Monday, March 04, 2013

Newborn dies day after parents tragically killed in hit-run crash on way to hospital 

Hope turned to deeper mourning today after a baby delivered by C-section following a horrific hit-and-run crash in Williamsburg died one day after his parents.

A Williamsburg man and his pregnant wife were killed on the way to a hospital yesterday, but their unborn son was delivered by C-section.

The firstborn child of Nachman and Raizel Glauber — delivered prematurely as his 7-months-pregnant mom died — was in serious but stable condition at Bellevue Hospital in Manhattan last night but died early this morning.

Community leader Isaac Abraham told The Post the baby died around 5:30 a.m.

"The only thing I can say is, unfortunately, this little 3-pound-boy would have been at least an umbilical cord for the family to remember the couple. And even that was torn away for them," Abraham said.

"The best thing for this coward is to charge him with triple homicide — and we are going to demand that."

Sources told The Post that the baby will be circumcised and named but a funeral will not be held.

The child will likely be buried along with his parents at Kiryas Joel in upstate New York, sources said.

Thousands of mourners at Khal Yitav Lev synagogue in Williamsburg buried the newborn's 21-year-old parents yesterday.
Nachman Glauber's cousin Sarah Gluck said the baby will be named for his father.

"They were always glowing," Gluck said of the Hasidic couple, who married in January 2012. "They were just starting out with their life, building a family. They were very excited. That's what makes it so tragic."

Nachman and his wife — who had been having pregnancy pain — were en route to meet her doctor at Long Island College Hospital in Cobble Hill, Brooklyn, at around 12:30a.m. when their Toyota Camry livery cab was broadsided by a speeding gray 2010 BMW at Wilson Street and Kent Avenue, relatives and cops said.

Raizel, known as "Raizy," was ejected from the car in the T-bone crash, which sent the cab spinning into the median.

She was thrown so far that EMTs initially didn't know where she was. She was found under a parked tractor-trailer.

Nachman was pinned in the cab. He and the driver, Pedro Nunez Delacruz, had to be cut from the wreckage

The BMW driver, who didn't own the car, fled on foot and was still at large early this morning.

Last night, a woman who had co-signed the vehicle's lease was charged with insurance fraud. Takia Walker, 29, of The Bronx, had allegedly acquired the car under false pretense, and let a third party who was not on the insurance drive it, sources said.

Police have the driver's name, and were showing his photo to possible witnesses, sources said.

Yesterday afternoon, mourners lined Rodney Street to say farewell to the victims. Every stoop on the brownstone-lined street was packed, men on one side, women on the other.

Grand Satmar Rebbe Zalman Leib Teitelbaum sobbed as he addressed the mourners.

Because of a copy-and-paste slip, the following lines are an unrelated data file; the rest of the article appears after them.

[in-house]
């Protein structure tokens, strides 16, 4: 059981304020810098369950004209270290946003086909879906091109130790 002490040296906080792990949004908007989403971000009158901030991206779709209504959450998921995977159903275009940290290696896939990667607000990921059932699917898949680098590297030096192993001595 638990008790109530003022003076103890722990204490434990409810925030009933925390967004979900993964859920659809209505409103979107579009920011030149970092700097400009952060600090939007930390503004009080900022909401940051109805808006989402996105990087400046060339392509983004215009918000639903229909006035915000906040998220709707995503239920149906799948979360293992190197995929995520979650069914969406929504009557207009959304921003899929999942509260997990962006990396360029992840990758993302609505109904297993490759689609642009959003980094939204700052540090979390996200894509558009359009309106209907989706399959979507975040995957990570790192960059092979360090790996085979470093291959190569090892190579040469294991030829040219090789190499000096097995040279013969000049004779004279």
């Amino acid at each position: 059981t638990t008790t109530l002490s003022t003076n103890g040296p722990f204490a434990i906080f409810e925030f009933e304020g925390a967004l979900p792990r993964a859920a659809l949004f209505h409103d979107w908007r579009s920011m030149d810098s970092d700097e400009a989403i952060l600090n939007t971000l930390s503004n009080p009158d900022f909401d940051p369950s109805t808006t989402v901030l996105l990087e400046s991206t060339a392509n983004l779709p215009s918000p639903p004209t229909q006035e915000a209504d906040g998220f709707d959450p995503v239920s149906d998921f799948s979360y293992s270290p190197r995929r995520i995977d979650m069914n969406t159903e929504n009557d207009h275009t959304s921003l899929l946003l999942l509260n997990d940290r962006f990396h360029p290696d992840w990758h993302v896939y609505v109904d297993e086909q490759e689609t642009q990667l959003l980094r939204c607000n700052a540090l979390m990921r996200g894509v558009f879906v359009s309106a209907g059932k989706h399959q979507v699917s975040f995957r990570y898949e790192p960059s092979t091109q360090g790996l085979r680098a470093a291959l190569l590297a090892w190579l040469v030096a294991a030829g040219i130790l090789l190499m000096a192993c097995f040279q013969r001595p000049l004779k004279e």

"What could we say? What is there to say about this? The tragedy speaks for itself,'' he said.

Women shrieked. Men buried their faces in their hands.

"God is punishing me for my sins by taking away my daughter," Raizy's father, Yitzchak Silberstein, said in Yiddish at the funeral. "Nobody knows how this could happen."

Silberstein also praised his late son-in-law, talking about how the young couple ate dinner with her parents every night.

"Every day, they spent time together," he said, noting how "unbelievably good he cared for her and she cared for him.
"I don't know what to say. My mind is not here. No one understands how this happened. I'm in shock."

Raizy's brother Nuchem Yoel Silberstein said, "We can all learn from [Nachman] how to treat a wife. She was the crown of the family."

Moshe Meisels, a yeshiva friend of Nachman, told The Post a heartwarming story about how the young husband had recently collected money to help an orphaned friend pay for an upcoming wedding. "He was thinking about how he would feel if he didn't have a father or a mother," a shaken Meisels said.

It was unclear whether the cabdriver, Delacruz, who works for Go Car in Williamsburg, had come to a full halt at a stop sign before the crash. The BMW did not have a stop sign.

Nachman — a bright, promising rabbinical student whose own mother had just delivered a boy two weeks ago — died at Beth Israel Medical Center. Raizy died at Bellevue as her son was born.

Nachman's parents were not at the Brooklyn funeral. They were expected to attend a service in Monsey, Rockland County, where they live, last night before the couple was buried in nearby Kiryas Joel.

Nachman came from a large family that runs a popular Hasidic clothing company.

Meanwhile, Delacruz, himself a father of three with a fourth on the way, was being treated for a bruised chest.
"I feel very sorry for that beautiful family," he told WABC-TV.

His wife, Yesenia Perdomo, told The Post, "He doesn't remember what happened. He passed out,"


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